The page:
By Sydney Wertheim
This article began one night as I was working an event on my college campus, Boston University. I was bartending, and the event was for different companies to show off their newest inventions and innovations. The large attendance (mostly male), coupled with the open bar, meant that a police officer was put on duty to stand next to me and my co-worker as we served beer and wine to attendees. The police officer called to our side was a warm woman who had worked for BUPD for many years. She was a veteran to the Boston scene–on the BUPD force for over 15 years–and we got to talking. “Where do you live?” she asked me. “I live in Fenway,” I replied.
To know the Fenway area of Boston is to know the park that runs through it: The Back Bay Fens, colloquially known to Bostonites as “The Fens.” The Fens carry rich historical significance—from the Victory Gardens formed in 1942, to its beautiful walkways, marshlands, and reed species. But the Fens also holds a darker secret, one that is underground, and dangerous: drugs, and public sex; all things illicit, have been reported in the Fens under the cloak of darkness.
The cop was quick to remind me of such darkness, and she told me not to walk through the Fens, especially at night.
I asked for examples regarding why … but she told me to just trust her, and wouldn’t give up any specifics regarding why the Fens were such a danger.
I left the event that night wondering: what did the police officer know about the Fens and its dangers?
Were the “rumors” about the Fens reality? … the high tales of the “Fen Men” … that drink and drug and have sex down by the Victory Gardens and the reeds? And if they were: had the Fens always been this way?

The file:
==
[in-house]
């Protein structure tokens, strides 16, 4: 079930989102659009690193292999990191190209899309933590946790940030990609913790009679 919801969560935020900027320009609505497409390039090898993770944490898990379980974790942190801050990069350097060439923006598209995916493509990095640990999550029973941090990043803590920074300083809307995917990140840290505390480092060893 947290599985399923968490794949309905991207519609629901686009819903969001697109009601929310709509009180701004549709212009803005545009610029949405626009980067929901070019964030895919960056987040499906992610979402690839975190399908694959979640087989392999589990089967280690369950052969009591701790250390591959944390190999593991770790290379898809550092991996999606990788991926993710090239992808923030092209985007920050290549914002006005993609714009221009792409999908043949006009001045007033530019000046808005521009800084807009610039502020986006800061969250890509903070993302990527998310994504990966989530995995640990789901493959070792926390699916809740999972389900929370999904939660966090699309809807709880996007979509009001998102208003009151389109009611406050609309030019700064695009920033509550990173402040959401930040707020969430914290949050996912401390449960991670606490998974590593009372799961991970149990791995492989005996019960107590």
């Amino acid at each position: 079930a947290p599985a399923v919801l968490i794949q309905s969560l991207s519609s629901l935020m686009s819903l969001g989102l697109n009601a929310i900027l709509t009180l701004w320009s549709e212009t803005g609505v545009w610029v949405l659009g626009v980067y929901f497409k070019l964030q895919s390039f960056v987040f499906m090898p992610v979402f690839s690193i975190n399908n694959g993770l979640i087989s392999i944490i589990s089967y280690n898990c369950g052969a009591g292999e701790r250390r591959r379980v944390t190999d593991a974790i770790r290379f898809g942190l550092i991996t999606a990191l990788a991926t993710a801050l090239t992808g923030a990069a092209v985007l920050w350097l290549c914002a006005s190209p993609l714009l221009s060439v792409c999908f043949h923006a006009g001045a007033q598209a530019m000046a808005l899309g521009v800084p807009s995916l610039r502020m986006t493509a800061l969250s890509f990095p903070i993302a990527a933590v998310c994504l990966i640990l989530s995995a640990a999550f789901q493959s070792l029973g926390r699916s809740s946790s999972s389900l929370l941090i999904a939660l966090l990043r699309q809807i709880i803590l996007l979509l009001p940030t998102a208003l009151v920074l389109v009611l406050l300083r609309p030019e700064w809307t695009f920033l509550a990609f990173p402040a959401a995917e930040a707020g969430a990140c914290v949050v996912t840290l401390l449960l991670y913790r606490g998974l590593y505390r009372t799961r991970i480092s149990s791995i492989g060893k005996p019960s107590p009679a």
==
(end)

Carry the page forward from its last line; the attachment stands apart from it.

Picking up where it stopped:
Part I: Historical Beginnings of the Fens
In 1878, Frederick Olmstead, “the nation’s foremost park maker,” faced a new project. Such a project had begun a few years before, when, according to an 1896 annual report by the Board of Commissioners of the Department of Parks, Boston officials, including Mayor Cobb, were looking for a public park that would be available within city limits. With the “appropriation of about half a million dollars,” and the newfound existence of a park commissioner, the land known as the Back Bay Fens was purchased, according to the Boston Landmarks Commission.
The problem was the park’s land. The hundred acres the city had bought was a Full basin; coupled with land and flats. And of course there was the salt marsh. In fact, the Fens was “originally designed as a tidal pool to drain the salt marsh that existed” (Boston Landmarks Commission, henceforth BLC, 1). If Olmstead was going to create a park, there would need to be a way to control the waters. The Muddy River needed a dam for its overflowing waters; and its “evil smelling swamp” (Ted Clarke, ‘Building of Boston’s Golden Age’). Thus, Boston faced the issue of sanitary convenience when Frederick Olmstead was called in to create the Fens.
Olmstead was the son of a merchant, and as a young boy, the long walks he would take inspired his “deep respect for the land” (BLC 6). America, in the 1840’s still followed a “largely agrarian lifestyle,” which further fueled Olmstead’s wish for the “establishment of model farms of scientific agriculture and management [that] were in the national interest” (BLC 6). Olmstead’s drawing board for the Fens was a difficult one. He would need a way to make the Fens recreationally, aesthetically, and sanitarily attractive. Olmstead knew there would have to be a storage basin for the waters. He also knew there would have to be “bridges and other structures” which would “harmonize the park” for visitors (BLC 8). Following a simple design, Olmsted designed the Fens as a “passive park made of walkways and bridle grounds” (BLC 9). A Muddy River conduit into the Charles helped alleviate saltwater. And Olmstead mastered the idea of simplicity in his parks: formal elements left to “edges of the park”; low bridges (like Agassiz Bridge) were further kept low to provide a full view of the park (BLC 9).